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The Case for Following Distance - Everywhere

Whether on the road in a vehicle, in a line at the ATM, or in the middle of a mosh pit, people exercise the ability to move or not move in unpredictable ways. The reasoning for an individual's specific behavior is often mysterious to those around him or her. But I assure you, it makes sense to him or her (or you, or me).

In the context of a mosh pit, personal space is not highly regarded. In contrast, prior to moving from the line to the ATM, many people perform a slight backward glance like a pitcher holding a runner on second base, to make sure that the zone of the ATM user is not violated by the encroaching mob. Traffic has far too many variations on this theme of territory to describe, so I'll use a mechanical model instead.

Think of a shock absorber. The basic parameters that are important to the function of a shock absorber are travel, resistance, and damping. For a whole car, these factors translate roughly into following distance, brakes, and recovering acceleration. If a shock has "long travel," the ride is smooth—the shock has wide latitude in correcting the situation in a timely fashion. Higher resistance helps to provide quick recovery from bumps but at a comfort penalty. Damping helps to balance the resistance by slowing the recovery.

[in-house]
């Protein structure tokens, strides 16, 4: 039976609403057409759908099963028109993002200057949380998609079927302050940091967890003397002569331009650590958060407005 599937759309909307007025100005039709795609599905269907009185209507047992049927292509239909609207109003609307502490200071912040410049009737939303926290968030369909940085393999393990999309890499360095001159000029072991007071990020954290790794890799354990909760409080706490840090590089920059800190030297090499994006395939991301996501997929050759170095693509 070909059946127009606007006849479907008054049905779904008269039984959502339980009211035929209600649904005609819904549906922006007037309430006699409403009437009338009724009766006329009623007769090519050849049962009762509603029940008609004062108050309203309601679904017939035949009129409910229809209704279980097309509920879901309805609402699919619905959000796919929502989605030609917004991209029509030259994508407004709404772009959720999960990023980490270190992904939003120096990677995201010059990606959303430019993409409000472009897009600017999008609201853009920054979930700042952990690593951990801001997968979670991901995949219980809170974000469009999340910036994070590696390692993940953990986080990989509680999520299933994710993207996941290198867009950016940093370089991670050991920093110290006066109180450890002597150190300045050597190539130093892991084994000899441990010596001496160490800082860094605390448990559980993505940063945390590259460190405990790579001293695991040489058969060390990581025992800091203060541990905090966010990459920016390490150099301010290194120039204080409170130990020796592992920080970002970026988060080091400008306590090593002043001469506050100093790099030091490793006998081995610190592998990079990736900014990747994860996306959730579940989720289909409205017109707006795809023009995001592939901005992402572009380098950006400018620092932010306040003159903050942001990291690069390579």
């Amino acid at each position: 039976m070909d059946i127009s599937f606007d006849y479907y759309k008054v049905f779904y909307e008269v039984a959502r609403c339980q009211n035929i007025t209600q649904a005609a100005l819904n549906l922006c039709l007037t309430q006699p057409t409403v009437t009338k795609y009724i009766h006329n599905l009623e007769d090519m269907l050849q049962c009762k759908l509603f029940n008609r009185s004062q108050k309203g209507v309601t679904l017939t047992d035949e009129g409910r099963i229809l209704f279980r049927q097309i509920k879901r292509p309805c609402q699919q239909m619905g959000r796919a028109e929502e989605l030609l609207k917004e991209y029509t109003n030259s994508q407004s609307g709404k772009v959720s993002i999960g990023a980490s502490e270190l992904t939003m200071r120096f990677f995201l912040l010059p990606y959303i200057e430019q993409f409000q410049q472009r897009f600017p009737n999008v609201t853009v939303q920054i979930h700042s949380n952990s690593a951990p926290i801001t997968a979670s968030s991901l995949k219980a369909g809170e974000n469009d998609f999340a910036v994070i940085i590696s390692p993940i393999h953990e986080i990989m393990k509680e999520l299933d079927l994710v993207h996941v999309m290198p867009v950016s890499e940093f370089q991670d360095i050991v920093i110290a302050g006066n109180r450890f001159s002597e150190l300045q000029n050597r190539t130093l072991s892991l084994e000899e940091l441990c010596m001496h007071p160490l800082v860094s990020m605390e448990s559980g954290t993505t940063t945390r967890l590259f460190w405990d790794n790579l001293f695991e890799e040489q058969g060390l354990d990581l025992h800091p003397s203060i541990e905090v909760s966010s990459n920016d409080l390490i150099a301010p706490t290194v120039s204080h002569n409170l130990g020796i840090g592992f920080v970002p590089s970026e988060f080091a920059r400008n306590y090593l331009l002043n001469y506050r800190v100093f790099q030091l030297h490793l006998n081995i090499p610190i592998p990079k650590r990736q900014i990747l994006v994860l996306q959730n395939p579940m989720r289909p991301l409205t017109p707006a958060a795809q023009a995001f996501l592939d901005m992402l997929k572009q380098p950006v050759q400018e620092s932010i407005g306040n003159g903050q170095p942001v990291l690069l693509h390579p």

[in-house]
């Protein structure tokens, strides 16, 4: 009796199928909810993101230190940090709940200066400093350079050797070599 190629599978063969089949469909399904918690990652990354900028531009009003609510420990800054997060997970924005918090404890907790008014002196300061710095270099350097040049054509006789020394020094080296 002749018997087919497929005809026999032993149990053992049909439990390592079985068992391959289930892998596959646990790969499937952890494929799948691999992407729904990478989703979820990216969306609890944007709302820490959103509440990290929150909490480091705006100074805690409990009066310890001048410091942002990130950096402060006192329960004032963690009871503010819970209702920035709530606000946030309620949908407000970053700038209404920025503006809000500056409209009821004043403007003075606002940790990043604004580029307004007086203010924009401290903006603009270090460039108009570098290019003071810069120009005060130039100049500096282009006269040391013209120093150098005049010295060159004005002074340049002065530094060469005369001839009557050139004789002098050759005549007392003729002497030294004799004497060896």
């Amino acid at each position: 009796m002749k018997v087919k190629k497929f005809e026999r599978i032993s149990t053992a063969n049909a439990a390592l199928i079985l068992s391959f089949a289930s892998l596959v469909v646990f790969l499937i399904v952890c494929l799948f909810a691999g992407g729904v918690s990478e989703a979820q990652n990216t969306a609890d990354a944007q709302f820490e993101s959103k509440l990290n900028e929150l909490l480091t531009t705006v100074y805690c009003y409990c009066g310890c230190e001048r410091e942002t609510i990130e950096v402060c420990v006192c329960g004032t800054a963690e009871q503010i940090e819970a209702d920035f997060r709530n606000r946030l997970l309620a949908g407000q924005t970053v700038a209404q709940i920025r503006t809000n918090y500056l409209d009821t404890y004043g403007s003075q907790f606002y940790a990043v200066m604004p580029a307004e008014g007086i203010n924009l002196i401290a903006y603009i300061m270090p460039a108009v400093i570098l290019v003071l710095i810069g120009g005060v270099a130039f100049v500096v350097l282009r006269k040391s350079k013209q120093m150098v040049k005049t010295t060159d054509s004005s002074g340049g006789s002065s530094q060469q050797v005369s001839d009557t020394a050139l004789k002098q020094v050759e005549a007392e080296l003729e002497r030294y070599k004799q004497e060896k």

This translates well to the vehicle situation. If you maintain even a car length or two between your car and the one in front of you, the car in front can speed up or slow down briefly for whatever reason without so much as a notice by the driver behind. But as soon as any driver draws so close to the car in front that braking is required, a chain reaction is set off throughout the cars following. By providing a gap—even a small one—adjustments can be made and changes accommodated without the use of brakes.

Likewise, if you let the person coming off the ramp merge into traffic—instead of racing up to cut them off—traffic can continue to move smoothly. It's better to keep going 45 mph with a new person in front of you than to contribute to traffic moving at 15 mph. Eight feet of car length is a small distance to trade in exchange for an extra 30 miles per hour of speed.

For those who scoff and suggest that until your neighbors learn to act in kind my analysis is worthless, I give you two thoughts: a) lead by example; b) driving this way will lengthen your life and reduce your stress. I ought to know.

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